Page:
While Angel-Ho’s earlier mixtapes and EP focused almost entirely on the synth as a tool for articulating music from the margins, Death Becomes Her clears a space for the voice to shine, too. A handful of guest vocalists pop up throughout the record: Filipina-American artist K Rizz grounds Angel-Ho’s sky-high delivery on “Like a Girl,” while fellow Cape Town DJ K-$ raps on “Baby Tee.” “Safe space, baby / This is safe space,” he repeats, his voice a punctuative balm. A duet between two trans vocalists, “Baby Tee” opens a warm and playful dialogue centered on the body and its frictions, how it can be a site of both frustration and pleasure. “Dysphoria warrior / Not the typical / Disconnected from my body at times / But who isn’t, though?” K-$ raps.
In a recent interview, Angel-Ho noted a desire to expand the reach of her work, to train Death Becomes Her on a pop sound. “I was tired of making music that was only received by underground experimental music heads,” she said. “I wanted my music to be received universally.” Pop moments do gleam throughout the record; over restless and occasionally acerbic synthesizers, Angel-Ho navigates desire and joy in pop’s language of pleasure. Her voice bubbles and snaps on “Like a Girl,” multitracked to the point where she sounds like an entire girl group. Later, on “Muse to You,” she raps with an irreverent sneer and sings through a plastic vocal filter, roboticizing herself. “Dance around like Britney / Gimme more!” she demands on “Pose,” citing the millennium’s pop goddess at her most human: a lackluster 2007 performance at the VMAs where Spears danced perfunctorily, missed her steps, and barely lip-synced along to her single “Gimme More,” as if she couldn’t give a damn who was watching.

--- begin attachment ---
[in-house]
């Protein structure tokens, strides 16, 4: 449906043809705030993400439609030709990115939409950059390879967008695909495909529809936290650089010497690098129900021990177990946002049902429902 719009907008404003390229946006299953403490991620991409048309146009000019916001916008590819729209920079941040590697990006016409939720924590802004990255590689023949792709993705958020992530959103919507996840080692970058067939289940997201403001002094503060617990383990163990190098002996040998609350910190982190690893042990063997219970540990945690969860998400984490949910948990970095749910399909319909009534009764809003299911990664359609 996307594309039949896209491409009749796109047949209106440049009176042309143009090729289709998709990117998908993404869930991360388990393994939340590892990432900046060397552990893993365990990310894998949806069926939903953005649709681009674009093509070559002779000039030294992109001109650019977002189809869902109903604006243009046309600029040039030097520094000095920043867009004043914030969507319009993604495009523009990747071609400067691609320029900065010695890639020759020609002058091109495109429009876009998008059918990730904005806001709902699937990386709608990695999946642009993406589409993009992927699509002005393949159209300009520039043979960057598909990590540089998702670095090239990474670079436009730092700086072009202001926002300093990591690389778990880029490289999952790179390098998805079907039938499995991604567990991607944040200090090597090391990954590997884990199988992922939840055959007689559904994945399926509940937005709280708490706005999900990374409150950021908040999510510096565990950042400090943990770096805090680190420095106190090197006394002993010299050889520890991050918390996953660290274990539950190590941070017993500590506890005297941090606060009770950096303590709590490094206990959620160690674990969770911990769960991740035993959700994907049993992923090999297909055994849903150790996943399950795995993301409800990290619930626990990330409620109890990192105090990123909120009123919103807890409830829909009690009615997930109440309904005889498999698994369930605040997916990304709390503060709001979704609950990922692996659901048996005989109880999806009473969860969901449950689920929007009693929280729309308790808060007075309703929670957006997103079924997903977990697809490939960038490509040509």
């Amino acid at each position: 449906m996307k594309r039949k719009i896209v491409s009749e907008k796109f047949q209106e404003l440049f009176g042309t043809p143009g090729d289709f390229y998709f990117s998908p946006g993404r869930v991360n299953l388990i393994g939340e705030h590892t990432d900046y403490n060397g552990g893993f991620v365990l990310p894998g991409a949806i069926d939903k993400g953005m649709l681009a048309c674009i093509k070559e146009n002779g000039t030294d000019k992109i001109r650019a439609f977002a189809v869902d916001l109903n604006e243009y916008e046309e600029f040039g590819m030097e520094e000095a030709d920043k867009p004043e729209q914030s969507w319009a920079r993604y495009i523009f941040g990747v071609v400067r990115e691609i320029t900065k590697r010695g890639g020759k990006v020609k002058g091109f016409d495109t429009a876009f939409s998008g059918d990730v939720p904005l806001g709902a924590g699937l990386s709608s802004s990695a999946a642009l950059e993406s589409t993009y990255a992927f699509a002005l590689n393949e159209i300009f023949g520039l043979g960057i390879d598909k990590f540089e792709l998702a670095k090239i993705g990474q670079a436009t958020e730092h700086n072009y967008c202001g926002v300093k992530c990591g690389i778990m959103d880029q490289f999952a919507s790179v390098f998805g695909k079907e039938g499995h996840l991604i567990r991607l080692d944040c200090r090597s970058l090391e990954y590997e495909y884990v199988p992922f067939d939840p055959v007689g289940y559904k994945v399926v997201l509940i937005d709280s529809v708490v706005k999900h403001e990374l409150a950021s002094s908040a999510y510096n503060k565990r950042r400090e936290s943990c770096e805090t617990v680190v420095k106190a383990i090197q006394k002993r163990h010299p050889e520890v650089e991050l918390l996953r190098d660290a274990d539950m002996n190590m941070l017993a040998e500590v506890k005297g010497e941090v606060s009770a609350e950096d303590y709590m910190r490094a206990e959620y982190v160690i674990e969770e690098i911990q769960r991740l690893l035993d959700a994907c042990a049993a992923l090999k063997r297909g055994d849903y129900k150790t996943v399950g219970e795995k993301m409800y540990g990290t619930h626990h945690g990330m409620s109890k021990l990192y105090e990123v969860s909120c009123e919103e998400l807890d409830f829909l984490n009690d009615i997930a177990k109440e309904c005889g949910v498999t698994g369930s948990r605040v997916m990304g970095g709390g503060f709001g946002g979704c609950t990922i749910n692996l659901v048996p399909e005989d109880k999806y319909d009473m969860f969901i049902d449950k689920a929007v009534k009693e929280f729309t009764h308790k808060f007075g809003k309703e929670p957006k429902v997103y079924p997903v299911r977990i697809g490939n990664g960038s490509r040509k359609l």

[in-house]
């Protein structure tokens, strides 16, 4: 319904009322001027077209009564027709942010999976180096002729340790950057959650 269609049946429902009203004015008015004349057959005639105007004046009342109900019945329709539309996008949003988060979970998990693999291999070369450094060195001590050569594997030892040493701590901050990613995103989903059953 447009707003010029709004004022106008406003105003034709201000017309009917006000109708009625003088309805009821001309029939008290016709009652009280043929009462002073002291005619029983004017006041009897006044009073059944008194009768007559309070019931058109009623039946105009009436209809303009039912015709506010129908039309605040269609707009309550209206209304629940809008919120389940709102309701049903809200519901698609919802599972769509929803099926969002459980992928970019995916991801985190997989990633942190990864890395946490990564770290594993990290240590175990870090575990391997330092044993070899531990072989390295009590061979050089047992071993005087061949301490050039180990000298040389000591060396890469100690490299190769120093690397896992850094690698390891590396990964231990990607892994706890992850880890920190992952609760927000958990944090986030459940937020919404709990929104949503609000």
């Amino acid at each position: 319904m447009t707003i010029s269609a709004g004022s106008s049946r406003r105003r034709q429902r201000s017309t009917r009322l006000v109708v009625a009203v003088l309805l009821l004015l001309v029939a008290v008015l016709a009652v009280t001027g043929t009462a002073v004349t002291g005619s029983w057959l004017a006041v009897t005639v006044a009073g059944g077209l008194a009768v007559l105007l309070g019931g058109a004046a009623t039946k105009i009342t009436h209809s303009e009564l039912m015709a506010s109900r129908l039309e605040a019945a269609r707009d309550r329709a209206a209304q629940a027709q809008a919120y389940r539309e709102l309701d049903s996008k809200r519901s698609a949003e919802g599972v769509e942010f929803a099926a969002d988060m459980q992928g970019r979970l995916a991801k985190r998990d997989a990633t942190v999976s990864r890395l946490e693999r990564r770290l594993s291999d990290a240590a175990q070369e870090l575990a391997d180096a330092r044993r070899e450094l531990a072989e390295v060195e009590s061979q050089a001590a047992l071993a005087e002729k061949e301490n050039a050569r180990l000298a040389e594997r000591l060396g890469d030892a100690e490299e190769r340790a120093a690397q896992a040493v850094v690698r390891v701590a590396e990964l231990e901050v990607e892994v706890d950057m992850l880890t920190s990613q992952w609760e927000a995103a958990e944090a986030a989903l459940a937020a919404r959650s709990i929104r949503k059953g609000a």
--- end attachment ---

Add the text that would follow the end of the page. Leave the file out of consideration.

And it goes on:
Amid a jumble of synth sounds on “Live,” Angel-Ho briefly quotes the Bee Gees’ most famous song: “Ha, ha, ha, ha / Stayin’ alive / Stayin alive!” The citation arrives in the middle of one of the album’s most idiosyncratic tracks: All the elements of a traditional pop song are present but disjointed. A detuned bass line arcs out into empty space. Instead of a four-on-the-floor drum beat, a distant metallic shuffle keeps loose time. And then Angel-Ho quotes that most sanitized of disco songs, a hit manufactured by a fading folk-rock band seeking to capitalize on a musical sensation birthed in primarily black and queer spaces. If the Bee Gees pilfered the new and magnetic pulse of disco and bleached it for the radio, Angel-Ho drags their enduring hook back into a strange new world of her own.
Angel-Ho’s claim that she intends Death Becomes Her to have universal appeal rings oddly, at first, given the often unrecognizable shapes of these songs. And yet by deploying the word “universal,” she is not simply suggesting that she has aimed her music at the Top 40; she is inscribing the terms of her own universe. With Death Becomes Her, Angel-Ho reorients pop language toward a process of surprise and constant becoming. The platitudes of straight music fall away; no easy choruses or comfortable resolutions arrive to soothe the listener. With a nimble hand on a chimerical vernacular, Angel-Ho forges together jagged musical fragments. Her universe does not unfurl according to grand machinations of authority, but stitches itself together with impeccable playfulness and collective spontaneity, one jumbled beat at a time.